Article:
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December 13, 2017
Thursday, October 16, 2014

Ramped-up air strikes stall Islamic State advance on Syrian town

A Kurdish man sits at the border area close to the southeastern village of Mursitpinar, in the Sanliurfa province, opposite the Syrian town of Kobane, also known as Ain al-Arab, where heavy fighting between Islamic State militants and Kurdish fighters is taking place, on October 16, 2014. (AFP)

Two days of heavy air strikes by US warplanes have slowed an advance by Islamic State militants against Kurdish forces defending the Syrian border town of Kobani.

Turkish and US officials said last week that Islamic State was on the verge of taking Kobani from its heavily outgunned Kurdish defenders, after seizing strategic points deep inside the town.

The tempo of coalition air strikes has increased dramatically, with US fighter and bomber planes carrying out 14 raids against Islamic State targets near Kobani on Wednesday and today, the US military's Central Command said.

The strikes had seen the militants' advance slow, but "the security situation on the ground in Kobani remains tenuous," the US statement added.

The four-week Islamic State assault has been seen as a test of US President Barack Obama's air strike strategy, and Kurdish leaders say the town cannot survive without arms and ammunition reaching the defenders, something neighbouring Turkey has so far refused to allow.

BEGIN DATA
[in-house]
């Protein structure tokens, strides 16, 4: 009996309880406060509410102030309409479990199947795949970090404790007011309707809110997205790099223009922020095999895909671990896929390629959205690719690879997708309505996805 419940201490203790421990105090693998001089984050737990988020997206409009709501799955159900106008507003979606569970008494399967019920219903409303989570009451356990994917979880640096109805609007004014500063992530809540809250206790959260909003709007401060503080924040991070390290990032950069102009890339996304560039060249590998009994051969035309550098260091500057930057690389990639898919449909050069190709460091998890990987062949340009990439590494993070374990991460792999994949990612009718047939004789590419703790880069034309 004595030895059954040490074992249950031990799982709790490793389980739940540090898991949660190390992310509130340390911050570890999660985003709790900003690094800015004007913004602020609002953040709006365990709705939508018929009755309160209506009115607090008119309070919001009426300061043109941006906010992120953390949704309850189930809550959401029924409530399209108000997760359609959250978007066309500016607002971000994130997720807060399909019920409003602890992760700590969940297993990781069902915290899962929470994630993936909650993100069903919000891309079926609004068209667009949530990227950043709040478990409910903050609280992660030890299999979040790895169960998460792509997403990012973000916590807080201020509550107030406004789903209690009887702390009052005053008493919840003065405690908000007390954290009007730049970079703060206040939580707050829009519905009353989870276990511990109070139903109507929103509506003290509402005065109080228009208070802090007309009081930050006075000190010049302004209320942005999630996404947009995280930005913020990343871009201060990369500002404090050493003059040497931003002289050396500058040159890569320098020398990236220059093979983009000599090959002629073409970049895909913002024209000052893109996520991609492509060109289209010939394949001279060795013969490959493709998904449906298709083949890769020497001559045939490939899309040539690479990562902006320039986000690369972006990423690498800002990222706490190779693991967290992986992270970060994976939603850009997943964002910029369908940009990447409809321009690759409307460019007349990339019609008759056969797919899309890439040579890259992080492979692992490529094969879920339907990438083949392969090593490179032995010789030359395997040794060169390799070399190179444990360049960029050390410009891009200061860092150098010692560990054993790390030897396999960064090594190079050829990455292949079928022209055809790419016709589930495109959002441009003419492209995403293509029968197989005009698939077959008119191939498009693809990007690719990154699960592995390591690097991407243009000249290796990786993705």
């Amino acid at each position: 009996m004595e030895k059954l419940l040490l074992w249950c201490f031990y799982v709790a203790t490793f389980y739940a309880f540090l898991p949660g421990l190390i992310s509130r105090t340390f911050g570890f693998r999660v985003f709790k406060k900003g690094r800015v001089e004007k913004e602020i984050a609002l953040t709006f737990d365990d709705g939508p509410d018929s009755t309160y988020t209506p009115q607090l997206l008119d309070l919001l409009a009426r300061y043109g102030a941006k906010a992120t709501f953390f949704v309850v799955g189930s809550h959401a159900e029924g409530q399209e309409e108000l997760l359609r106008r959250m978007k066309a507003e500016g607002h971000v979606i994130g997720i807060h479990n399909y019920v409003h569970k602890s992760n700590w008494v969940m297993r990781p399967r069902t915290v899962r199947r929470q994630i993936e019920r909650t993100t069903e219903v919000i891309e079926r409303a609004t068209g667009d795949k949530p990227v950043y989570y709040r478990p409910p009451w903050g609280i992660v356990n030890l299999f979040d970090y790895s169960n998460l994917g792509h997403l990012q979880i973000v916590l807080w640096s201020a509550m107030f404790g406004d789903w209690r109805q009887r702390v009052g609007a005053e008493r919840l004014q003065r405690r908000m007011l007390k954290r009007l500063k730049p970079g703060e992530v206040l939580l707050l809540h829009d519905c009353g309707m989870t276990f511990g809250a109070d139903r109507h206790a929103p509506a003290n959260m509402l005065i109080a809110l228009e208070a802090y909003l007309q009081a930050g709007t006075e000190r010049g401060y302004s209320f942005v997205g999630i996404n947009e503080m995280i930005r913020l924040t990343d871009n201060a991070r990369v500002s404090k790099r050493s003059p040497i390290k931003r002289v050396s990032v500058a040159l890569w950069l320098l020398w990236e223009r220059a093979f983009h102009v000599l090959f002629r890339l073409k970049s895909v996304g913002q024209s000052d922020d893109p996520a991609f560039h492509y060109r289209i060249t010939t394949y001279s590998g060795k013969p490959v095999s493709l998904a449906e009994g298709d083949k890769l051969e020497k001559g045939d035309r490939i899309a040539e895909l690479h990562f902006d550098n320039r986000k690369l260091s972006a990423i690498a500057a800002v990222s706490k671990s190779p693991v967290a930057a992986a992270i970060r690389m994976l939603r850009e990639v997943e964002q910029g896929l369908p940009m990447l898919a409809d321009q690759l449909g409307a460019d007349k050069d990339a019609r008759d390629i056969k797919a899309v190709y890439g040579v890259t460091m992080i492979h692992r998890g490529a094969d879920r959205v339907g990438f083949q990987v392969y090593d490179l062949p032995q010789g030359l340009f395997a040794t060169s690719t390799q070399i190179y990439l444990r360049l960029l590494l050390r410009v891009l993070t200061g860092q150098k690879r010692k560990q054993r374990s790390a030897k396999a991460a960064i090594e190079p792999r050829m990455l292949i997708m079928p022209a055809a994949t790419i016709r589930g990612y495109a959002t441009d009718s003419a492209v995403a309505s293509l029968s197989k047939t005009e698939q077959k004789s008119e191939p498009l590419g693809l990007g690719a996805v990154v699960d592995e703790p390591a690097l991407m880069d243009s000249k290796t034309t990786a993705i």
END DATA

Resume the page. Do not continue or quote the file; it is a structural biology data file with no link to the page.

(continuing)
Heavy and light weapons fire were audible from across the border in Turkey today, with one stray mortar hitting Turkish soil close to abandoned tents, a Reuters correspondent said.

Turkish security forces moved civilians and media away from hills overlooking Kobani as the fighting raged.

Six air strikes hit eastern Kobani and there was fierce fighting between Kurdish and Islamist fighters overnight on Wednesday, but neither side made significant gains, according to the British-based Syrian Observatory for Human Rights.

Kurdish fighters later managed to seize a street in Kobani that had been held by militants, the Observatory said.

A journalist in Kobani said air strikes had allowed Kurdish forces to go on the offensive for the first time since Islamic State launched their assault four weeks ago.

"We walked past some (YPG) positions in the east yesterday that were held by IS only two days ago," Abdulrahman Gok told Reuters by telephone.

"Officials here say the air strikes are sufficient but ground action is needed to wipe out IS. YPG is perfectly capable of doing that, but more weapons are needed," he said, referring to the acronym for the Kurdish People's Protection Units.

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Tags:  World  ISIS  US  Syria  Turkey  Airstrikes  





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